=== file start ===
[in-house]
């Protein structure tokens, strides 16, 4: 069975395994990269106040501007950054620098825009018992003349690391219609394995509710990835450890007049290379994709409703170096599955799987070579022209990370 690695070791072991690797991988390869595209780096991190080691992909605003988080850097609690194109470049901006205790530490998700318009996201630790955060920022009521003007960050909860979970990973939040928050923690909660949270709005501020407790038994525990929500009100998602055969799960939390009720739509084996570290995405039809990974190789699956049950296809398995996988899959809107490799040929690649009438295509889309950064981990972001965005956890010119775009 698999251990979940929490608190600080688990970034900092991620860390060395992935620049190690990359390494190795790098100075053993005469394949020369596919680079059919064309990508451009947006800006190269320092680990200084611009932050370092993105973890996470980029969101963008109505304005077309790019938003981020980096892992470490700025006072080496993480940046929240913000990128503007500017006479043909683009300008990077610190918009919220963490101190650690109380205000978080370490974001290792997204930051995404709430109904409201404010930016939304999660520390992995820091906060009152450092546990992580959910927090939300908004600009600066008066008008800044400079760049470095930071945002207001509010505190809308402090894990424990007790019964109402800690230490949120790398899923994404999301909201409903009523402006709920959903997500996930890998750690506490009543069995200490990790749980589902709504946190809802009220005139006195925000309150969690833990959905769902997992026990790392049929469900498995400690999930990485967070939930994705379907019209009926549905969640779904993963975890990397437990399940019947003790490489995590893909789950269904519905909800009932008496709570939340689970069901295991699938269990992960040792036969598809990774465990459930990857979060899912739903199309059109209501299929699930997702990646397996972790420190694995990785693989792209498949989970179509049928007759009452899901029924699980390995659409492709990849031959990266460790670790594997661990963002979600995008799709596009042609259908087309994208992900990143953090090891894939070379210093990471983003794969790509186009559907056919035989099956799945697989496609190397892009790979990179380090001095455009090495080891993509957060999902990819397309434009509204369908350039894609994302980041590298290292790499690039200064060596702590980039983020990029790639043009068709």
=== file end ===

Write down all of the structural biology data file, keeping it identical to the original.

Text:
[in-house]
């Protein structure tokens, strides 16, 4: 069975395994990269106040501007950054620098825009018992003349690391219609394995509710990835450890007049290379994709409703170096599955799987070579022209990370 690695070791072991690797991988390869595209780096991190080691992909605003988080850097609690194109470049901006205790530490998700318009996201630790955060920022009521003007960050909860979970990973939040928050923690909660949270709005501020407790038994525990929500009100998602055969799960939390009720739509084996570290995405039809990974190789699956049950296809398995996988899959809107490799040929690649009438295509889309950064981990972001965005956890010119775009 698999251990979940929490608190600080688990970034900092991620860390060395992935620049190690990359390494190795790098100075053993005469394949020369596919680079059919064309990508451009947006800006190269320092680990200084611009932050370092993105973890996470980029969101963008109505304005077309790019938003981020980096892992470490700025006072080496993480940046929240913000990128503007500017006479043909683009300008990077610190918009919220963490101190650690109380205000978080370490974001290792997204930051995404709430109904409201404010930016939304999660520390992995820091906060009152450092546990992580959910927090939300908004600009600066008066008008800044400079760049470095930071945002207001509010505190809308402090894990424990007790019964109402800690230490949120790398899923994404999301909201409903009523402006709920959903997500996930890998750690506490009543069995200490990790749980589902709504946190809802009220005139006195925000309150969690833990959905769902997992026990790392049929469900498995400690999930990485967070939930994705379907019209009926549905969640779904993963975890990397437990399940019947003790490489995590893909789950269904519905909800009932008496709570939340689970069901295991699938269990992960040792036969598809990774465990459930990857979060899912739903199309059109209501299929699930997702990646397996972790420190694995990785693989792209498949989970179509049928007759009452899901029924699980390995659409492709990849031959990266460790670790594997661990963002979600995008799709596009042609259908087309994208992900990143953090090891894939070379210093990471983003794969790509186009559907056919035989099956799945697989496609190397892009790979990179380090001095455009090495080891993509957060999902990819397309434009509204369908350039894609994302980041590298290292790499690039200064060596702590980039983020990029790639043009068709």